FM DXing in the UK During the 1970s

Guy Stanbury


My interest in 87-108 MHz VHF-FM broadcast reception was originally sparked off when I met a gentleman by the name of Robert Dewick of Bradwell-on-Sea, Essex (his eldest son Richard was in the year above me at school - we were good friends back then and still keep in touch).

Bob’s home was on the Essex marshes and when I visited at Richard’s invitation, I was fascinated by the multitude of broadcast FM stations he could hear, initially on a valved ‘Hacker’ VHF radio and a solid-state Trio tuner amplifier. Bob was of an age that meant he was among the first people in the UK to hear Captain Armstrong’s FM experiments during the mid-1930’s. Indeed, I still have the 1935 edition of ‘Wireless World’ that Bob gave me, which he’d used when building his shortwave receiver.

Bob introduced me to the Fuba UKA 8 antenna (rope and pulley rotated!) and upon his recommendation, I became an avid reader of Austin Uden’s ‘FM Diary’ that was carried by the UK Wireless World magazine for many years.

My Essex home DX monitoring room photo reproduced above was taken in 1977, and includes Stolle 2010 rotator control box, masthead preamplifier gain and tuning control box, reel-to-reel tape deck, PW Sandown FM tuner, Ambit Mark III tuner module prototype (on evaluation), RCS401 frequency counter, Gould Advance OS250B oscilloscope, and Gould Advance RF signal generator.

When I left college in 1978, I applied to the BBC for work. Helped and encouraged by my careers master, and having impressed the recruitment team with my enthusiasm for and knowledge of long-distance VHF-FM reception, I was offered a post by the BBC’s Monitoring Service at Caversham Park near Reading, Berkshire. I started in April 1979 and was promptly shipped off to undertake shift-keeping duties at the Monitoring Service’s Engineering Reception Station. This was located in an electrically quiet location about six miles away at Crowsley Park, near Henley-on-Thames, Oxfordshire. I recall a technition by the name of Dave Kenny who was based at Caversham, and he was also a bit of a FM-DX buff – we kept in touch and would ring up one another whenever high pressure was becoming settled over the UK / near Continent. My involvement meant that I was well-placed to keep tabs on matters VHF (and up). I well remember some spectacular Sporadic E openings; on one occasion I counted (and frequency-measured for the operational log) over 150 Italian broadcast stations in one hour. No RDS either, so identifying them was a real challenge … get to 108.0 MHz, go back down to 87.5 MHz, do a re-calibration of the panoramic display, set up the zero-beat signal generator to check carrier frequencies and start again … (those that were legit. e.g. RAI were easy, but there were also myriads of pirate signals). Band II’s exploded! - call the shift supervisor over – “Geoff? Band II SpE path’s opening up to Yugoslavia, now … can you get on the phone to BBC Engineering Information Department and give them the good news so they can fend off the phone calls from hundreds of irate listeners?”

In the mid to late 1970s I contributed broadcast FM DX reports to Ron Ham's 'VHF column' as included in 'Practical Wireless' magazine. Other contributors to Ron's column included Ian Rennison (Horsham, Sussex). At the time I was also planning on extending my monitoring activities to UHF TV DX.

In 1981, I moved across to BBC Transmission, working in Transmitter Operations (nominally based at Home Moss, West Yorkshire) until 1988, when I transferred to Transmitter Capital Projects Department (or TCPD – otherwise known as “Two Cock-ups Per Day” by the Ops boys). I started in the Broadcast Communications Section on BBC Local Radio studios throughout the UK, installing and commissioning broadcast TV and radio receiving antenna systems, radio car VHF/UHF link base station systems, selective calling and so on. In 1992 I moved into the area that dealt with transmitter monitoring and control systems (telemetry/fault reporting etc.) and became involved in a two-year project that saw the complete re-engineering of fault reporting systems on some 380 BBC UK domestic broadcast transmitter sites. After that project finished, I was seconded to and spent three months in Antenna Department working on low-power FM relays before moving into Site Sharing Section in 1994. I stayed there during (and for eighteen months after) the sell-off of the BBC’s transmission services and assets in the mid-90’s. After a short spell with Merlin Communications working on satellite earth station monitoring and control systems, I joined NTL (old Independent Broadcasting Authority) and worked on broadcast radio system projects, including analogue AM/FM, Digital Audio Broadcast radio regional/local expansion and core IP infrastructure upgrades. Unfortunately, NTL’s share price went into free-fall during the summer of 2001; events of 9/11 didn’t help and having been offered a silver-plated parachute I was made redundant in 2002, along with some 300 hundred other engineering specialists (NTL is now Arqiva, having been acquired in 2004 by a consortium led by Macquarie Communications). These days I’m part-retired, part self-employed and operate my own small company delivering rural broadband solutions by satellite.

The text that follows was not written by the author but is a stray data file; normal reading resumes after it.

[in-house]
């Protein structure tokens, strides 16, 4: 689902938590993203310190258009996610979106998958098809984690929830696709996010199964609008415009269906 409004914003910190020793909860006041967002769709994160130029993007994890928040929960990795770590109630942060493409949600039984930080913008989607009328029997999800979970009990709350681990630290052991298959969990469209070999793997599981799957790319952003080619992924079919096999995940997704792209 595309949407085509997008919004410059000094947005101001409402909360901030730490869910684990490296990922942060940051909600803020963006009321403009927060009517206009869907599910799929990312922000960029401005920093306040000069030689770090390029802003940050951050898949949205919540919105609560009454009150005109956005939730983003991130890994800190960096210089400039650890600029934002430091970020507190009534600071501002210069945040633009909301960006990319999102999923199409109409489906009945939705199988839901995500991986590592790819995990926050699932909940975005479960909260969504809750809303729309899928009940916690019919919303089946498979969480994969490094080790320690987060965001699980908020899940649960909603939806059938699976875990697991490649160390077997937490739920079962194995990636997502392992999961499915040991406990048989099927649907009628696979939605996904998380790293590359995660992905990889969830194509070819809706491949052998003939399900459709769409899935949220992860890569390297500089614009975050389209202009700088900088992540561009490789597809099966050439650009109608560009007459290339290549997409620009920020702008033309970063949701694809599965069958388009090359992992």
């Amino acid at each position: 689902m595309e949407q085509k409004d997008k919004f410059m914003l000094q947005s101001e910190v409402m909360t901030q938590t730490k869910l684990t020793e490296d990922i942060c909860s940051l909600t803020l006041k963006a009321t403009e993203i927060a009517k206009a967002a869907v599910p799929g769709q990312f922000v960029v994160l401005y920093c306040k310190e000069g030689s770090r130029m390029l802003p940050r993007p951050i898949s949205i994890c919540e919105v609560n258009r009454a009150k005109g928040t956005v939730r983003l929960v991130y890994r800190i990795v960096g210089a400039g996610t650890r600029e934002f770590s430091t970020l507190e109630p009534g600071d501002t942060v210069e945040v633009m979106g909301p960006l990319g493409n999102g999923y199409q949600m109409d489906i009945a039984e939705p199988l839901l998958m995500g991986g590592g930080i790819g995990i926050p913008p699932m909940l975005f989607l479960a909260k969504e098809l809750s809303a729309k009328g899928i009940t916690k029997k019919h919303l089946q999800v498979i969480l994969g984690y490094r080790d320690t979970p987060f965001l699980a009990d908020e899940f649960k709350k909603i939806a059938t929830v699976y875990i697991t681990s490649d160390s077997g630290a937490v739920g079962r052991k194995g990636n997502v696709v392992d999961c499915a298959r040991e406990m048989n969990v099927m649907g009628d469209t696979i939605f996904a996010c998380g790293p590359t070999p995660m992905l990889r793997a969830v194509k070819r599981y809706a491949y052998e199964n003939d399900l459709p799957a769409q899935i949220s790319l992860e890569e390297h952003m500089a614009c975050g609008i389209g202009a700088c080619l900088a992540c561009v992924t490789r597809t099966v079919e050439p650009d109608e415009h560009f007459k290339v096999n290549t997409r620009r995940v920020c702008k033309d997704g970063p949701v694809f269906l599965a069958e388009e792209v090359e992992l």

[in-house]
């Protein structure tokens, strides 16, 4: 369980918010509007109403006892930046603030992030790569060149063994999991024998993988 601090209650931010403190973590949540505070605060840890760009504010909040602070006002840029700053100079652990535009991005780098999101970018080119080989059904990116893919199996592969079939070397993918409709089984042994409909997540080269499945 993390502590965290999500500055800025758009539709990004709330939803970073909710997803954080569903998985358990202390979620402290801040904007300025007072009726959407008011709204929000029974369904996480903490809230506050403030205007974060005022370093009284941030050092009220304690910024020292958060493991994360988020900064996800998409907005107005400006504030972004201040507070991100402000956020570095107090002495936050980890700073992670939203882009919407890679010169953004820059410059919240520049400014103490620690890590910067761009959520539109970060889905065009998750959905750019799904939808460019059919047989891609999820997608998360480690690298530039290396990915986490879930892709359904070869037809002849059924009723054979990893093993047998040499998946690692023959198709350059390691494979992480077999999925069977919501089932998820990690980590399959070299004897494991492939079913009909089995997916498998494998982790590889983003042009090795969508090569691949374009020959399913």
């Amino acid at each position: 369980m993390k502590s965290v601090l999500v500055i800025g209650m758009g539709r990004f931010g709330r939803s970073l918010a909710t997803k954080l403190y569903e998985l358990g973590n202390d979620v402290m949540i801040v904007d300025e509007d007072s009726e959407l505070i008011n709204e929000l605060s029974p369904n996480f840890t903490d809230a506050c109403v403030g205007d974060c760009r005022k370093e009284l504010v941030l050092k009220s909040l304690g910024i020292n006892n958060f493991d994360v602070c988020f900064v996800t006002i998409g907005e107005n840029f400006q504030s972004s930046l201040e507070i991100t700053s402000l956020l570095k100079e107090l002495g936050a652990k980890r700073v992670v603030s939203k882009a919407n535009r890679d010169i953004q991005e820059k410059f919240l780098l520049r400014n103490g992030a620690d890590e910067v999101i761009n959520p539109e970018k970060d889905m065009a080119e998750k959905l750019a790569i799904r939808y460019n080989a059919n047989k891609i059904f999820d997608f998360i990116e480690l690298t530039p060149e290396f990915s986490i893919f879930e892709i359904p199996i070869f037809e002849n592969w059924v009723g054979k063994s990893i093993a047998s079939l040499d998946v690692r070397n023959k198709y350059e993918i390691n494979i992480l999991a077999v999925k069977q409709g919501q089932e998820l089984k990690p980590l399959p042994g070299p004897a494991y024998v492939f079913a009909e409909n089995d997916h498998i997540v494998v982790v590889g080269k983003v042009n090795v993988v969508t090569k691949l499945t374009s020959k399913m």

PW Sandown FM tuner-cabinet front: this was my version of the 1974 design by Messrs. Ames/Carey, modified/upgraded as follows:

(1) 10-turn wirewound potentiometer / Beckman Instruments ‘Duo-Dial’ turns-counter for referencing broadcast station frequencies against a graph-paper scale. I remember having many problems with temperature-related drift of the varicap tuning voltage supply - subsequently, I built a frequency counter using the ‘General Instruments’ Application Note for their AY-5-8100 chip plus Futaba 5-LT-03 fluorescent display. Although it worked well, screening out the RF hash from the FM front-end was a nightmare! In the end, the counter had to go into a physically separate box, with the main board itself inside a die-cast box such that every connection routed via feed-through capacitors and heavily-screened cables. See